give me the scale and the accuracy of the scale you are using!
Paul, if you can't use Google to find a scale, then read your email with a list of low cost scales: even the cheapest of these measure within 10gram accuracy, and 1g accuracy in 100kg is a cheap scale. A cal and cert costs just £50.

If you use a bubble method for measuring gas flow on the surface, what are you doing to correct it for depth? Flow through an orifice, or even an Mass Flow Controller, varies as the pressure differential changes.

the bubble measuring is at the outlet, the mass flow meter does not see any pressure difference
Exactly. The flow meter does not have the pressure difference on it. We wrote CMF descriptions before you started diving rebreathers,

I attach typical plots for 40 lpm RMV. These have been audited by SGS. Who witnessed the CO2 tests, and they have witnessed MANY companies CO2 tests so not a fly passes without notice.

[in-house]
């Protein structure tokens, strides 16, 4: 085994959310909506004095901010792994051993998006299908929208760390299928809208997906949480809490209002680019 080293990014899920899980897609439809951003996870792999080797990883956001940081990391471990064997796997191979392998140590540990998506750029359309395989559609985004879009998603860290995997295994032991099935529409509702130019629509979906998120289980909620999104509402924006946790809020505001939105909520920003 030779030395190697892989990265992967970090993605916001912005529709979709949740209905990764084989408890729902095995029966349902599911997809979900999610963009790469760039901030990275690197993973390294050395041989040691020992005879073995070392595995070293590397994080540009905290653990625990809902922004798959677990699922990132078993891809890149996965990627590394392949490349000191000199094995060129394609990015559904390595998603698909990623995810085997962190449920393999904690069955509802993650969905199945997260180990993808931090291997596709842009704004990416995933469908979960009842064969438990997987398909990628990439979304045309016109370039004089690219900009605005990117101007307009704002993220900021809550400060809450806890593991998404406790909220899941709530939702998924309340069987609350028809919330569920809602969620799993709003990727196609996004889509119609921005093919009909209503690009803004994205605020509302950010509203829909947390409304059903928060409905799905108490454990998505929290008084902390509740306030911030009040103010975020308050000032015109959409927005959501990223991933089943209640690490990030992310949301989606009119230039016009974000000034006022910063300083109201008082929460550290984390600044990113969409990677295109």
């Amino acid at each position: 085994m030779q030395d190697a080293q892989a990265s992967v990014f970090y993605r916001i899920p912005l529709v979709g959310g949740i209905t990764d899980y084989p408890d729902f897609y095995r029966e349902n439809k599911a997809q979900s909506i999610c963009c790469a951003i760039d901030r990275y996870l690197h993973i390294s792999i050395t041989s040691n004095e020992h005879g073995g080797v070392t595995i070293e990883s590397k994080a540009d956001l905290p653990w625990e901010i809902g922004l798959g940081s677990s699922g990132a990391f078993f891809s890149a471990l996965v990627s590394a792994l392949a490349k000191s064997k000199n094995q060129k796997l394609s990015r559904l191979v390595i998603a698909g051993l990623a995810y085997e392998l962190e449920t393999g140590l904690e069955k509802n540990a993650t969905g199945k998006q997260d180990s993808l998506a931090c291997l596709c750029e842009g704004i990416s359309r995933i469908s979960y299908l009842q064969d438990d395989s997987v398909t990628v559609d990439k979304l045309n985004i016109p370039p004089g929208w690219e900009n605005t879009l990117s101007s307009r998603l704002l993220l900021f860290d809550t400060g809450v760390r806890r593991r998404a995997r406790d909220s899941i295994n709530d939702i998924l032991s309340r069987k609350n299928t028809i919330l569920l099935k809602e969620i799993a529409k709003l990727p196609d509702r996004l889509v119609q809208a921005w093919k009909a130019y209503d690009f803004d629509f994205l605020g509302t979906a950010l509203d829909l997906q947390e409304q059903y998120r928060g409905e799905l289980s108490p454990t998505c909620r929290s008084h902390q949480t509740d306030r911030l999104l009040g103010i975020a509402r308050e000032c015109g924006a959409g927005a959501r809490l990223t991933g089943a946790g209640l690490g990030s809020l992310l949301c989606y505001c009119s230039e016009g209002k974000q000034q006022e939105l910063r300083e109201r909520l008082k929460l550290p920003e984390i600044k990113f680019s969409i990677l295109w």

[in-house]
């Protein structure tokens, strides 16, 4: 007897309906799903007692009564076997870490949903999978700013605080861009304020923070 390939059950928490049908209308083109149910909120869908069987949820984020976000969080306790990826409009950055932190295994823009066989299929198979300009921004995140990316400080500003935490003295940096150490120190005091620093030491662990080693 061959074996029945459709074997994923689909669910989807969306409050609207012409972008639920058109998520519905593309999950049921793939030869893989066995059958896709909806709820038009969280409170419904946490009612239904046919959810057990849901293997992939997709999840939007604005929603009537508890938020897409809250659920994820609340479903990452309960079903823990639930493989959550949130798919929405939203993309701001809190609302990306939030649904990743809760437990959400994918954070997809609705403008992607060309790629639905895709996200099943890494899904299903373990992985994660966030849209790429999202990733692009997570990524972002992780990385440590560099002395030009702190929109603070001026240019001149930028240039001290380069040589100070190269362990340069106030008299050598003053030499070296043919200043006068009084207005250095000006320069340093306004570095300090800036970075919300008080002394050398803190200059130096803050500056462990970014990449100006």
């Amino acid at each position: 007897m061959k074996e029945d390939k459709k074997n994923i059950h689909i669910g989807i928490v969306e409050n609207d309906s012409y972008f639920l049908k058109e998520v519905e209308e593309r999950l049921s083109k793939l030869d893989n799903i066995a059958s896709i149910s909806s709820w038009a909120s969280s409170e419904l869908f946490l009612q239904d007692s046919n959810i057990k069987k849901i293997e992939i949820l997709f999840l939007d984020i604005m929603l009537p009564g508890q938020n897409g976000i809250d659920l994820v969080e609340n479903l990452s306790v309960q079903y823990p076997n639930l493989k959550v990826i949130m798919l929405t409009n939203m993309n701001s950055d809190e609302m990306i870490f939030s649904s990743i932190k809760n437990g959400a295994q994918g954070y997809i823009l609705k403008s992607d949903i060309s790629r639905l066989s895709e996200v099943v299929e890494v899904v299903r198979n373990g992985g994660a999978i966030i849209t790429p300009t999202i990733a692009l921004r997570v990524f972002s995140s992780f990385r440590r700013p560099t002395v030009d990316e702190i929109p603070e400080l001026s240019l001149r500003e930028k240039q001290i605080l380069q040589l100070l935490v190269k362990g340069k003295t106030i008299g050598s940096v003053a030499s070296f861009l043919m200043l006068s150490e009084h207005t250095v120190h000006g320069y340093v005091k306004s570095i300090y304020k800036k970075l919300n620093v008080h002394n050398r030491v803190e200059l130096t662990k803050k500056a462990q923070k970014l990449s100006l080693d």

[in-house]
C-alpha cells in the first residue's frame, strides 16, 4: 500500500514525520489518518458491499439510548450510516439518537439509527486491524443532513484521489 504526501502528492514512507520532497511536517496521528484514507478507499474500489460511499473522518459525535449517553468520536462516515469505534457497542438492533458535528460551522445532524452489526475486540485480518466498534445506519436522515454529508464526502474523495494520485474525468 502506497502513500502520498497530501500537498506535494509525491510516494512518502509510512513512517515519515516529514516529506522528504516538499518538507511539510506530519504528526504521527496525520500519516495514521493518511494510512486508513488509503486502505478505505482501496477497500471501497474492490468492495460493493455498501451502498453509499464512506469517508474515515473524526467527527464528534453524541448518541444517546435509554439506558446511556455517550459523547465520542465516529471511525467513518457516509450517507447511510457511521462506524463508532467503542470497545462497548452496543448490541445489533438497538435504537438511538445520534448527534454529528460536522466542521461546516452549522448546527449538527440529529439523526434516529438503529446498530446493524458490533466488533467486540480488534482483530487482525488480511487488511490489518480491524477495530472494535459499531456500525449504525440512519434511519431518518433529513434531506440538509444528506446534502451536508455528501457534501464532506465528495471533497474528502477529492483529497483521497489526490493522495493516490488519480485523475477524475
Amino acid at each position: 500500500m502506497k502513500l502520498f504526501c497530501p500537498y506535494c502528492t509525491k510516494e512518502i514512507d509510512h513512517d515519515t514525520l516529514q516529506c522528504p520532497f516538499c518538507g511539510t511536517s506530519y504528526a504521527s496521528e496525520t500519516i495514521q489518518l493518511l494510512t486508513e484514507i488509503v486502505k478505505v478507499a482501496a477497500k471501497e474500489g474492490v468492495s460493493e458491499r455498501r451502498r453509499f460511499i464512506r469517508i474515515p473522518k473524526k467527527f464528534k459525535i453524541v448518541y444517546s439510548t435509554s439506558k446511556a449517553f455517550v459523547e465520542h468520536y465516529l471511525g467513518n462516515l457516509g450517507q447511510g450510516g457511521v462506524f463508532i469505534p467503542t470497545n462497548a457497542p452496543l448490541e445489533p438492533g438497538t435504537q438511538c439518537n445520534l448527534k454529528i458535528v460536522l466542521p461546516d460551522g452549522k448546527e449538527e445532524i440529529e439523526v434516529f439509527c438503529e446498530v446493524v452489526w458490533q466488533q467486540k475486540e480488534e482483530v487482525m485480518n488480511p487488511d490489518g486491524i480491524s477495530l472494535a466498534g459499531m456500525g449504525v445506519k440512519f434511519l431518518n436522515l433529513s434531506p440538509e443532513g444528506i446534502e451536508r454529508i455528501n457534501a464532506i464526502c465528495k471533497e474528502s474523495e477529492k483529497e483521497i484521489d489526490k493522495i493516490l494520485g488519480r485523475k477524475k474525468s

whatever YOU say..
, no not whatever we say. There is a CE cert published on this, and extensive results including the exact test set up and the key cal data. If I was to post on here that the Notified Body has audited and witnessed the CO2 testing when he has not, that would be a very serious matter indeed. You statements are intended to be poison, without any substance.

Moreover, our plots do agree across 3 labs (5 labs checked WOB, 3 labs measured CO2 endurance and get figures very close to each other). The hump occurs at 100m depth, and our stated durations are on the basis of that hump exceeding limits. At 40m, it is not really an issue, as you see.